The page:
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Latest album by The Almost brings band together


“Hey, we got a record over here, Dusty,” Jay Vilardi shouts across the EMI rooftop to Dusty Redmon, his guitar counterpart in The Almost.
Redmon, who is standing a few feet away, cuts off the conversation he’s having with someone else and looks over at Vilardi.

“What?” Redmon asks.

“We got a record,” Vilardi responds with enthusiasm.

Redmon got the message the second time.

“Are the thank yous in it?” Redmon asks as he approaches Vilardi.

“Yeah — thanks to him,” Vilardi answers, smiling.

Vilardi gestures to singer Aaron Gillespie, who’s carefully looking over a copy of Monster Monster (Tooth & Nail/Virgin/EMI), the new Almost album.

Bassist Alex Aponte joins the others in gazing at the CD’s booklet and packaging, and their collective reaction makes it evident that this sunny late October afternoon in Manhattan has taken on some added meaning.

Not only are the members of The Almost seeing the finished commercial version of Monster Monster for the first time, it’s also the first Almost album that isn’t a one-man effort.

When Underoath drummer Gillespie started the band as a side project, he recorded the first Almost album, 2007’s Southern Weather, all by himself.
But in order to hit the road, he needed a full band, so he recruited Vilardi, Redmon and Aponte. By the time the tour supporting Southern Weather was done,

Gillespie had learned they were the right guys to work with him in the future.

“The dudes were already amazing players, but touring is sort of a rehearsal you can’t mimic,” Gillespie says. “You can get in a room and play the songs over and over again, but once they’re road-tested, that’s when you really see people’s true colors – night after night, regardless of health or mood, you really see when a dude can come through.”

Writing Monster Monster was a group effort, with Vilardi, Redmon and Aponte e-mailing files back and forth to Gillespie, resulting in lots of material, says Vilardi.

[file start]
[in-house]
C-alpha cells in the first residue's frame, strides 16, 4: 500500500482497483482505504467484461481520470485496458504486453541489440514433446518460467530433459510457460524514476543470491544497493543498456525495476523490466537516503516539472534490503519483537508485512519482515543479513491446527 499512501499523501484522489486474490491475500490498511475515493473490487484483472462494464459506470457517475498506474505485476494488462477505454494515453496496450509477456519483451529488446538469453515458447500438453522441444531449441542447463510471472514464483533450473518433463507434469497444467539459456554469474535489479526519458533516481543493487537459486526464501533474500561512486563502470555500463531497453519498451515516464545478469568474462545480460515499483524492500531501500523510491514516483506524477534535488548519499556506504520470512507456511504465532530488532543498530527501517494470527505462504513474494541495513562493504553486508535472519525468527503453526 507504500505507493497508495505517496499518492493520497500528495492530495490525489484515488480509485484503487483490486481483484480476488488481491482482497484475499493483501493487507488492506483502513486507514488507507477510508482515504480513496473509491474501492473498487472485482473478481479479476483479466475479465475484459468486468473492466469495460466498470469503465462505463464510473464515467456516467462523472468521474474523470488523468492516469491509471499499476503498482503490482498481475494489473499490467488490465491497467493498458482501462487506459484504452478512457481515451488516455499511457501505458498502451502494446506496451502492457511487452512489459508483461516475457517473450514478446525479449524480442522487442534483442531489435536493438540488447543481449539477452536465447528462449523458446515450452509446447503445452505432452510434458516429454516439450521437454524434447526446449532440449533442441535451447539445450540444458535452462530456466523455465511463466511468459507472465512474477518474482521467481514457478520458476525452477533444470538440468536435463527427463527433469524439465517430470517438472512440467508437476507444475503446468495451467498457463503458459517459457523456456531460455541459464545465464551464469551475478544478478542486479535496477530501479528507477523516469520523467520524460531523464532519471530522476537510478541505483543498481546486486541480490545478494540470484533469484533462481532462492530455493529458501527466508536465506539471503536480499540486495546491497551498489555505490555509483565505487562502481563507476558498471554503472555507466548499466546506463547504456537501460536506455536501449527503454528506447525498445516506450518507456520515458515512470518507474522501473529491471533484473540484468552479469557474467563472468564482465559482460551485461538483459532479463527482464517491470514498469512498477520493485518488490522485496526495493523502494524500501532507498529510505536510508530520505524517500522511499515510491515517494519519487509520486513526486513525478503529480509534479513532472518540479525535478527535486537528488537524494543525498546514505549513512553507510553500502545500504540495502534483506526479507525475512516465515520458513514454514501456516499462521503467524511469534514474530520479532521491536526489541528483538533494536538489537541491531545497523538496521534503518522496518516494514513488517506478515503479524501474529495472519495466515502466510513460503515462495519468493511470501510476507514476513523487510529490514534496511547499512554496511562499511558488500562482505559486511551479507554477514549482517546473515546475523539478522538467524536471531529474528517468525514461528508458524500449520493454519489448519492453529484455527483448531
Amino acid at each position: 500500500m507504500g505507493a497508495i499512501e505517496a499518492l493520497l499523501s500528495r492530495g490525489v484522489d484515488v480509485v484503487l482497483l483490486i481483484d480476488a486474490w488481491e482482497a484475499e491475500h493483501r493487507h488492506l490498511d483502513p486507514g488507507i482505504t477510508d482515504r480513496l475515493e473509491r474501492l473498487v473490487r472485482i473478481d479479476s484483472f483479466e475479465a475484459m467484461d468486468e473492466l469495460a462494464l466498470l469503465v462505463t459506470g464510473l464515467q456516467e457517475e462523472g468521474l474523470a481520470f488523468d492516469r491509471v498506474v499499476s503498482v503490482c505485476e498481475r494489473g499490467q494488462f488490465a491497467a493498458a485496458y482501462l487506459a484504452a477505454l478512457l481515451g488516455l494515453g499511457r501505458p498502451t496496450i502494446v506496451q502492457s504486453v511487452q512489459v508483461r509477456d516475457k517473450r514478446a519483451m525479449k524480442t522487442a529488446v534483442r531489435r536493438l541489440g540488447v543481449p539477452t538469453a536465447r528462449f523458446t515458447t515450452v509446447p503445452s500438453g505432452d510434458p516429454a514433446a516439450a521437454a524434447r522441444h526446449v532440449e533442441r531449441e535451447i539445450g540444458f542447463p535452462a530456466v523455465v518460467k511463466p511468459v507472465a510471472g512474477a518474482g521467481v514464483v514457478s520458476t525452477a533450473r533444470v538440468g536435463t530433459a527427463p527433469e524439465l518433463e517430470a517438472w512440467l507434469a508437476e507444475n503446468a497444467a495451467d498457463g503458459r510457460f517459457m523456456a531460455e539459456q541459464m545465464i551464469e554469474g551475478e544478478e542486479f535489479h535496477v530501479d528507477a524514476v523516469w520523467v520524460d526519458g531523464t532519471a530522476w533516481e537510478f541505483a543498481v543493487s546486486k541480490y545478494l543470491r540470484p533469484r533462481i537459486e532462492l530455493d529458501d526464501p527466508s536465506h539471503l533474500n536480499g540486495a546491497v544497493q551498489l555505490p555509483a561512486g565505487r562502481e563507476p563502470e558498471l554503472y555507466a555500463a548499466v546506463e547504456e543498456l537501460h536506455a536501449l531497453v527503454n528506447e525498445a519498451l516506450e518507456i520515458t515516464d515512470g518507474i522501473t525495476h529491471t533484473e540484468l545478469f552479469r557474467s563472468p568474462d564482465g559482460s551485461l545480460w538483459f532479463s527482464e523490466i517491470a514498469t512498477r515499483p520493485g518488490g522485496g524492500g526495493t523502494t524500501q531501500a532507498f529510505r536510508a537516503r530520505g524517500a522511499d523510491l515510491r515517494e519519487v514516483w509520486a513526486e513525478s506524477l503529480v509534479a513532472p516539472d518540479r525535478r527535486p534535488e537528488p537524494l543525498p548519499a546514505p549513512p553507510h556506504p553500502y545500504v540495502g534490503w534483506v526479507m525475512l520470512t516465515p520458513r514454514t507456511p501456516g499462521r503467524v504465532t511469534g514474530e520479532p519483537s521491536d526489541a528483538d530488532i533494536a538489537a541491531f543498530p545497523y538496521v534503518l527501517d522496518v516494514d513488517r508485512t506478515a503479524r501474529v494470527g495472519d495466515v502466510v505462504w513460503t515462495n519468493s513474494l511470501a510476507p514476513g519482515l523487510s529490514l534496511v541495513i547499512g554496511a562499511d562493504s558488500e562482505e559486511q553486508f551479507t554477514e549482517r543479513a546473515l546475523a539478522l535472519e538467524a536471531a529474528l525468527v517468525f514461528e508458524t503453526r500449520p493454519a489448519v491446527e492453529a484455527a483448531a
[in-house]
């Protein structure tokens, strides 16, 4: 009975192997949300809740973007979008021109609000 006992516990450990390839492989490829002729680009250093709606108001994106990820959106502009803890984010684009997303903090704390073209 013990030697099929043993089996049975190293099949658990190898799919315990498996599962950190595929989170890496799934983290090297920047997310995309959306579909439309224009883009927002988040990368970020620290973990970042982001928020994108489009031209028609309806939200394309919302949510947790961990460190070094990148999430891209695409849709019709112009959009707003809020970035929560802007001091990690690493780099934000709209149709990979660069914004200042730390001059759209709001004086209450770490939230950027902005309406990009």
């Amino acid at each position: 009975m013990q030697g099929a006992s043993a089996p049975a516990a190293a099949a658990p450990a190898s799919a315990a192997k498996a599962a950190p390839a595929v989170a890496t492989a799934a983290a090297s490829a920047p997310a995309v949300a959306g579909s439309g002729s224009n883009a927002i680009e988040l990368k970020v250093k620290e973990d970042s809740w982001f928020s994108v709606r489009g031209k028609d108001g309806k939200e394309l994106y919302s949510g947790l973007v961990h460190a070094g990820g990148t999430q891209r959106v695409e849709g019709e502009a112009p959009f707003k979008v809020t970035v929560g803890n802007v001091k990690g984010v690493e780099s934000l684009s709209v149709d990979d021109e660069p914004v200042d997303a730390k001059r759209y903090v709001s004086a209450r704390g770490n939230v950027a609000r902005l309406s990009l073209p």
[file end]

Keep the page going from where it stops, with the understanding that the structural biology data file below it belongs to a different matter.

“The thing that I was worried about is you always hear a song sounds cool, but where the vibe comes from is when you’re rocking out together [and encouraging each other],” he explains. “We got together in the studio, played the songs for the first time ever together in the [same] room, even though we had all been working on stuff for months, and they all felt fine. All in all, I’d say it’s a process I’d do again. I think you have to find the right people, and I think that everybody in this band really put [the effort] into the record.

“We wrote a mature album,” Vilardi adds, citing Foo Fighters as a band everyone looked to during the writing process. “[Gillespie’s] lyrics are different – they’re not for the kid we think we know but for the kid we think is [out] there.”

For the band’s tour supporting Monster Monster, Gillespie has relinquished the drum stool to longtime friend Joe Musten, who used to be in a band with Redmon.

The way Vilardi sees it, Musten brings with him the right amount of skill and experience.

“You want people who have been road tested and know how to tour,” Vilardi says. “We still have to have somebody who can be away from home and play every night, and we just knew he was that dude. Talent means nothing if you can’t leave your home.”

— By Chris M. Junior

The Almost on tour, in-store and online (schedule subject to change):

* Nov. 4: Online chat at 8 p.m. EST –
* Nov. 5: Best Buy in-store — Farmers Branch, Texas (4 p.m.)
* Nov. 5: House of Blues – Dallas
* Nov. 6: Best Buy in-store — The Woodlands, Texas (5 p.m.)
* Nov. 6: House of Blues – Houston
* Nov. 7: La Zona Rosa – Austin, Texas
* Nov. 9: The Marquee – Tempe, Ariz.
* Nov. 10: The Wiltern – Los Angeles
* Nov. 11: Warfield Theatre – San Francisco
* Nov. 12: Hawthorne Theatre – Portland, Ore.
* Nov. 13: Shadowbox SoHo – Seattle

Left to right: Aaron Gillespie, Joe Musten, Dusty Redmon, Alex Aponte and Jay Vilardi (Photo by Chris M. Junior)